The daily ritual that makes me a calmer, more present dad

After becoming a dad, I really started to lean on meditation. It helps me get a moment for myself and be the best version of myself that I can be.

Welcome to “How I Stay Sane,” a weekly column in which real dads talk about the things they do for themselves that help them keep grounded in all the other areas of their lives. It’s easy to feel strung-out as a parent, but the dads we feature all recognize that, unless they regularly take care of themselves, parenting will get a lot harder. The benefits of having that one “thing” are enormous. Just ask Zack, who is 41 years old and lives in Miami. He’s a busy guy: he owns a nightclub and recently published a children’s book, Made for Me, while also raising two kids with his wife. Zack maintains balance via a twice-daily meditation routine that he says keeps him zen even in moments of extreme parenting chaos.

I always knew I wanted to be a dad. But I often overlooked just how challenging it was going to be. I specifically remember my wife being pregnant. I was excited. And then, a couple of nights before the baby was due, I thought Oh my god, I’m going to be a father. I started to go through a whirlwind of emotions. I was always a person that enjoyed my own time. After becoming a dad, I really started to lean on meditation. It helps me get a moment for myself and be the best version of myself that I can be. It helps me be a better dad, person, friend, colleague — everything.

I practice transcendental meditation. I do it in the morning and try to do it in the evening. I rarely miss a morning session. It’s the first thing I do in the after I wake up, before I shower. I would say I do the second session probably 90 percent of the time, but I am guilty of sometimes missing it, because the days get crazy and busy. The rare times that I do, or that my schedule doesn’t allow it, I feel it.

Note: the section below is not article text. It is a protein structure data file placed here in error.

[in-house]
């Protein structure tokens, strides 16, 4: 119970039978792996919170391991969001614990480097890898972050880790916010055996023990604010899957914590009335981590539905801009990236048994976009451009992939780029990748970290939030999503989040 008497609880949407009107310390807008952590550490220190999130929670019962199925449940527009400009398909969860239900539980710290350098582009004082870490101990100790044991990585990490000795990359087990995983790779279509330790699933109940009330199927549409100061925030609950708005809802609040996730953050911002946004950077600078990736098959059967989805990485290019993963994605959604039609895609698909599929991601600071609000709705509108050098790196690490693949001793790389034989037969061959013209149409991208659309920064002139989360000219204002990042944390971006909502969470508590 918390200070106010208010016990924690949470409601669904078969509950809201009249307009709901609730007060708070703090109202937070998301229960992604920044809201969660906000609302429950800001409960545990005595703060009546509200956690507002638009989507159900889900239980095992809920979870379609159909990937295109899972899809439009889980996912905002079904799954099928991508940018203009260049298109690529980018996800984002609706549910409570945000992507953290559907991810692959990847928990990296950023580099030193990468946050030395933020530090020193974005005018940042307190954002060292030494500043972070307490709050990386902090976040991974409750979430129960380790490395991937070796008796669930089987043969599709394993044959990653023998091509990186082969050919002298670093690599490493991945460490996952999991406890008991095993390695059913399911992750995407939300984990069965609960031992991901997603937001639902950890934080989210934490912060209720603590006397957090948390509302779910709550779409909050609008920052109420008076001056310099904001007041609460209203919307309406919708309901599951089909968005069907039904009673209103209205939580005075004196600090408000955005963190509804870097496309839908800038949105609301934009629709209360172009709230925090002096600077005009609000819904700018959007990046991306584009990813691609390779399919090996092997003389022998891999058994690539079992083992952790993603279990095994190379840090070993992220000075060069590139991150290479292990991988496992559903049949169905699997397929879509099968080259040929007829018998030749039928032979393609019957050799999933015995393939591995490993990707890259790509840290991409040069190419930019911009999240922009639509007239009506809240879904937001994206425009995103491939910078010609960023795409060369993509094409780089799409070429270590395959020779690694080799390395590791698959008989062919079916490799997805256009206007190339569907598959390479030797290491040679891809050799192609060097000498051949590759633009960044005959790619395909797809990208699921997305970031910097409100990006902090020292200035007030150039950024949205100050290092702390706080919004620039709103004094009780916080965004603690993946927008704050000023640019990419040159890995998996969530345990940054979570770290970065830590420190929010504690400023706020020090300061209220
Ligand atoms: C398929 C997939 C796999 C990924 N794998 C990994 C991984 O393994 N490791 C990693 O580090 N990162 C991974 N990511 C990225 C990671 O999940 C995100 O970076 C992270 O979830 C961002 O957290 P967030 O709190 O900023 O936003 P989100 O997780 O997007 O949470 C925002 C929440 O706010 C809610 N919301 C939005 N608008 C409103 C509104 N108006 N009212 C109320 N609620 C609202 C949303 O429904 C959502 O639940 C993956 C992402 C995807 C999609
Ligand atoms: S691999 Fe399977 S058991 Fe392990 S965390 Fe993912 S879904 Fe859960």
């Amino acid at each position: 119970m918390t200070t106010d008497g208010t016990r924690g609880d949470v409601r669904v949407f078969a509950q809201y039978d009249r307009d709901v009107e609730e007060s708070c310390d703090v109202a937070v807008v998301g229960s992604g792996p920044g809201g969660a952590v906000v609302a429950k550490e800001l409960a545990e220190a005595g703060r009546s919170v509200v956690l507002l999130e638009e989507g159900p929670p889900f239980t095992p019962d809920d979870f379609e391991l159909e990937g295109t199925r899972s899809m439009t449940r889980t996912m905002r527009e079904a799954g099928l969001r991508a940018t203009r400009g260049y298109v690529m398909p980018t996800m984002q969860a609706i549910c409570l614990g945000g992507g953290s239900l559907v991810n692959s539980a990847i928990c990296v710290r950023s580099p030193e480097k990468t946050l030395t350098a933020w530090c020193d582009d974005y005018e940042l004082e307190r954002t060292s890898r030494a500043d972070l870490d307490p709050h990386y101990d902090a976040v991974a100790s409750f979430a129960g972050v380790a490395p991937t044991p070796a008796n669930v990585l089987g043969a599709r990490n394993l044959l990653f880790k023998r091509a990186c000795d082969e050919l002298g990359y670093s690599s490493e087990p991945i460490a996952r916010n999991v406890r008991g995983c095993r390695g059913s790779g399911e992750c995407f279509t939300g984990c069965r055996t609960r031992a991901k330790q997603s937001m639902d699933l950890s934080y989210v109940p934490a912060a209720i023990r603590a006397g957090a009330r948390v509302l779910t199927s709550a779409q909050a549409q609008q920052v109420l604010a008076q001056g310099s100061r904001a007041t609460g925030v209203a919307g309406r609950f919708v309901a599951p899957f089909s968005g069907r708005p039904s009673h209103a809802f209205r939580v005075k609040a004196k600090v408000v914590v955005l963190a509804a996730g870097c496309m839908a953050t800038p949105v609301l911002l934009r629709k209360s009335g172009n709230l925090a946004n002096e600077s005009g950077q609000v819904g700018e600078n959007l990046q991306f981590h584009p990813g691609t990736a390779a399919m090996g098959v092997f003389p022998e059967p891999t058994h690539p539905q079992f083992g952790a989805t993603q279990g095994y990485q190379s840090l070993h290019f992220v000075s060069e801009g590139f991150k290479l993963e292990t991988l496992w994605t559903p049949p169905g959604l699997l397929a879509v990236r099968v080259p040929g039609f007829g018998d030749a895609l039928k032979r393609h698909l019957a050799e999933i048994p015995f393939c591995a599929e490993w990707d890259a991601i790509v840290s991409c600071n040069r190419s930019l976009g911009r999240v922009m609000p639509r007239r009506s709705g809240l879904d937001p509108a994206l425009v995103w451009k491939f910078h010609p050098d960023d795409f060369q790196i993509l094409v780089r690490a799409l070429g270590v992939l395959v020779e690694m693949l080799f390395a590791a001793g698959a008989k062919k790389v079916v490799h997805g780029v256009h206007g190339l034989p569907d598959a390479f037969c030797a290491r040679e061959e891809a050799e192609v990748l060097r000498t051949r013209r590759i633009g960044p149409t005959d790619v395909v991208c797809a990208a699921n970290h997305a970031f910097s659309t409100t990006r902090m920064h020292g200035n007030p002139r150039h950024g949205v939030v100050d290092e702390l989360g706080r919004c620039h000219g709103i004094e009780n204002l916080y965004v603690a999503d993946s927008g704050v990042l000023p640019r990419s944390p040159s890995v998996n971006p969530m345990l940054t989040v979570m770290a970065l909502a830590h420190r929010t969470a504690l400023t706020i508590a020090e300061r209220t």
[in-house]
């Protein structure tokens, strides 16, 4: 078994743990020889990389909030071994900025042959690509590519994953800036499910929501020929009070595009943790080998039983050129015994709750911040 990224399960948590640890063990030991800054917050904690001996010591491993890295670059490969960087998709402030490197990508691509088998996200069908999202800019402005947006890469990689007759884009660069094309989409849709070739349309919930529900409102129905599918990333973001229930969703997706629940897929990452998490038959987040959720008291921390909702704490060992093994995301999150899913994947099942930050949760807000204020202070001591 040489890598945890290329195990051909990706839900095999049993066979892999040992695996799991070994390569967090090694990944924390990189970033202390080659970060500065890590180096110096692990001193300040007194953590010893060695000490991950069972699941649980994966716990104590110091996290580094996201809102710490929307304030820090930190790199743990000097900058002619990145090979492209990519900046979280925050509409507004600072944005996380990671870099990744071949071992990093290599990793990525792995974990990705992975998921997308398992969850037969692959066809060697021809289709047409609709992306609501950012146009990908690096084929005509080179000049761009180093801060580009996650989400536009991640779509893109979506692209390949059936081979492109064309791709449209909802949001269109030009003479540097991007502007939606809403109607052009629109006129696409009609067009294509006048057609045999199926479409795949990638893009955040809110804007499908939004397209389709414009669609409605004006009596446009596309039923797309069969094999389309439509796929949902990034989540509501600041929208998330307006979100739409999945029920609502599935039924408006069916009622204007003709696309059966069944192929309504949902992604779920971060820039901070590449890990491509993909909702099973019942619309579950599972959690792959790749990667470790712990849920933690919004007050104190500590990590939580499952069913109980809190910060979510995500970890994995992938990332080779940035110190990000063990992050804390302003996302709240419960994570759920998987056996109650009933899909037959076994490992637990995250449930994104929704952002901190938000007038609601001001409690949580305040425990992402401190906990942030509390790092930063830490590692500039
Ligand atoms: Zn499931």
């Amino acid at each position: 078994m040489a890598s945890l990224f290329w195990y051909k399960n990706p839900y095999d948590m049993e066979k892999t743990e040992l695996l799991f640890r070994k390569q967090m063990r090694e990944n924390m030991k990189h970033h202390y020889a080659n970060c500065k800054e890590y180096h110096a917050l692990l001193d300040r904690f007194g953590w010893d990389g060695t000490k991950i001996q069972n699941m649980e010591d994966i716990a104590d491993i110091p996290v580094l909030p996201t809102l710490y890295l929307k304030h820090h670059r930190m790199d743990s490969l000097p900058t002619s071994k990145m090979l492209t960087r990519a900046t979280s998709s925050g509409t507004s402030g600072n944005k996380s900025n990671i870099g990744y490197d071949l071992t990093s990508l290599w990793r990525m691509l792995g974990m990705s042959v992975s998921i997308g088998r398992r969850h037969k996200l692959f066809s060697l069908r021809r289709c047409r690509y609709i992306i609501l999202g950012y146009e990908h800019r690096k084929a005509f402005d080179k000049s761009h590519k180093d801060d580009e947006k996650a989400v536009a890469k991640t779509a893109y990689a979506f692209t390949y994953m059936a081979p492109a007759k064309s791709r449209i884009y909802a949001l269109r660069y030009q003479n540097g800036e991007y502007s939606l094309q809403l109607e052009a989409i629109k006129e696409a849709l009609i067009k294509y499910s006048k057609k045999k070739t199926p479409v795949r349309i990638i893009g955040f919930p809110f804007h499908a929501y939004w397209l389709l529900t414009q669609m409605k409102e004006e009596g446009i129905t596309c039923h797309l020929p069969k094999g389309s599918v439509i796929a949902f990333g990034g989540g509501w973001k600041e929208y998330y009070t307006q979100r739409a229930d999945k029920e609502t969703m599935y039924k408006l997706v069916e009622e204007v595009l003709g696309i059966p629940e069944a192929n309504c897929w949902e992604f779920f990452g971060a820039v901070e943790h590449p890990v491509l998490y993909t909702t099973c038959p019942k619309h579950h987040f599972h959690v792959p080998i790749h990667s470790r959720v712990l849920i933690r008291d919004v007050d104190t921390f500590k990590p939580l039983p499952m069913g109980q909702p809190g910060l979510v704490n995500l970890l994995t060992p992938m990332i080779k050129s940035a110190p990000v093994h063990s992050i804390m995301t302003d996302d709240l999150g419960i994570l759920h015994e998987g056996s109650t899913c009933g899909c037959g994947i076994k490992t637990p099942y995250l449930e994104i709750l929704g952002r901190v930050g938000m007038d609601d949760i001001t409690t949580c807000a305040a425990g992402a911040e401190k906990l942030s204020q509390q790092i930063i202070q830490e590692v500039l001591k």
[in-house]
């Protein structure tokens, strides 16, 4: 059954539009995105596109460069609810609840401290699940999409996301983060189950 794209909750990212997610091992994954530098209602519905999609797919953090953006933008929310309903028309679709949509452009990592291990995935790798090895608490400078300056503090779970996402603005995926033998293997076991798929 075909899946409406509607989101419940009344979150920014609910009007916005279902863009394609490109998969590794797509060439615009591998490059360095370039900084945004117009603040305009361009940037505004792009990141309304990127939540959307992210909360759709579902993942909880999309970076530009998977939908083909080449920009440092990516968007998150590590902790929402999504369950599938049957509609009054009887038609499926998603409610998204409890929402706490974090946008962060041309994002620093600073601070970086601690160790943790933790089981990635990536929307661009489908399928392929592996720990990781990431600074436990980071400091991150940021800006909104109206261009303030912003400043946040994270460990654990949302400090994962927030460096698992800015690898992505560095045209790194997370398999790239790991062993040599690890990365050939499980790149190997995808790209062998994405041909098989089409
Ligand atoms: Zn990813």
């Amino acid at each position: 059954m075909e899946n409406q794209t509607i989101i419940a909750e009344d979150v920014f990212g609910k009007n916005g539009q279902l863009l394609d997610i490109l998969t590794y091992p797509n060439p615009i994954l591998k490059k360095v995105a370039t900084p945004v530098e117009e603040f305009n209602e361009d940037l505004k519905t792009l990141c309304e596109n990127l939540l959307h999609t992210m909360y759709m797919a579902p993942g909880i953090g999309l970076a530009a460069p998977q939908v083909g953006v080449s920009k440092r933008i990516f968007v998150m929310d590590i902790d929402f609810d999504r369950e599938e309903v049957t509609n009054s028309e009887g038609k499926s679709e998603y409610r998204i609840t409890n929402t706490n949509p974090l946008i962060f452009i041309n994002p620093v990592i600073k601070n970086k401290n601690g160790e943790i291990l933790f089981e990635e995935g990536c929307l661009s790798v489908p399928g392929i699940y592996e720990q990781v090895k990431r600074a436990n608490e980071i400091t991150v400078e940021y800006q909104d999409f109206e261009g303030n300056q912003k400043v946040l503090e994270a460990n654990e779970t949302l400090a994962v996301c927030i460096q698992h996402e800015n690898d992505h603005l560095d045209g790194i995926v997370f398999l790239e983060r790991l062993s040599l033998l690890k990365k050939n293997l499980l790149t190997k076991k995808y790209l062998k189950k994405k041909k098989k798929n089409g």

During my meditation sessions, which are 15 minutes each, I welcome any thoughts that come into my mind, but I really just try to clear it. I just try to provide myself some clarity for the moment. People often think that, to meditate, there has to be complete silence or that you have to be in a spa-like environment, but you really can do it anywhere.

It’s so incredibly helpful. There are times where, especially with two kids, chaos exists — obviously — and it’s very easy to get upset. But babies are babies and kids are kids. They don’t know the ways of the world. So I use meditation as a tool to excuse myself for 15 minutes, gather myself, and make sure that I’m composed.

Without meditation, I could lose my temper. You’re allowed to lose your cool and if you don’t have kids. There’s no one there that you’re a role model for. But when you have kids, you’re always setting an example. At the end of the day, I want to be able to look at myself in the mirror and be proud that I set a good example for them. Meditation helps with that.

Early on after becoming a dad, there were days when I would lose my cool and wasn’t a good role model. I’d go to sleep or look in the mirror at the end of the day and it would bother me. So I made sure to learn from those times and really focus on my meditation.

Now, when chaos ensues — which, it does, — whether it’s in the car in traffic, or if the kids are hyper and screaming and want to have the toy that the other one wants and you have to try to have a full day at work, I’m able to handle it better.

The little screams? I can handle them, If someone spills something on the new couch or whatever? Meditation helps me remember that it’s a material thing. It’s not the end of the world. I use meditation as a method to escape, come back in 15 minutes, and be the best man and father that I can be.

What I love most about meditation is that it allows me to take 30 minutes a day to clear my mind. It helps me be more productive and balanced. It allows me to set my priorities and really keep a firm grasp on what it is that I want to accomplish that day, that week, that month, that year.

There’s nothing in life where you’re needed like parenting. You might feel needed at work. But, you’re not really truly needed in the same way. That child is born and brought into this world and needs you. Meditation helps me be my best self for them.

This article was originally posted on Fatherly.com.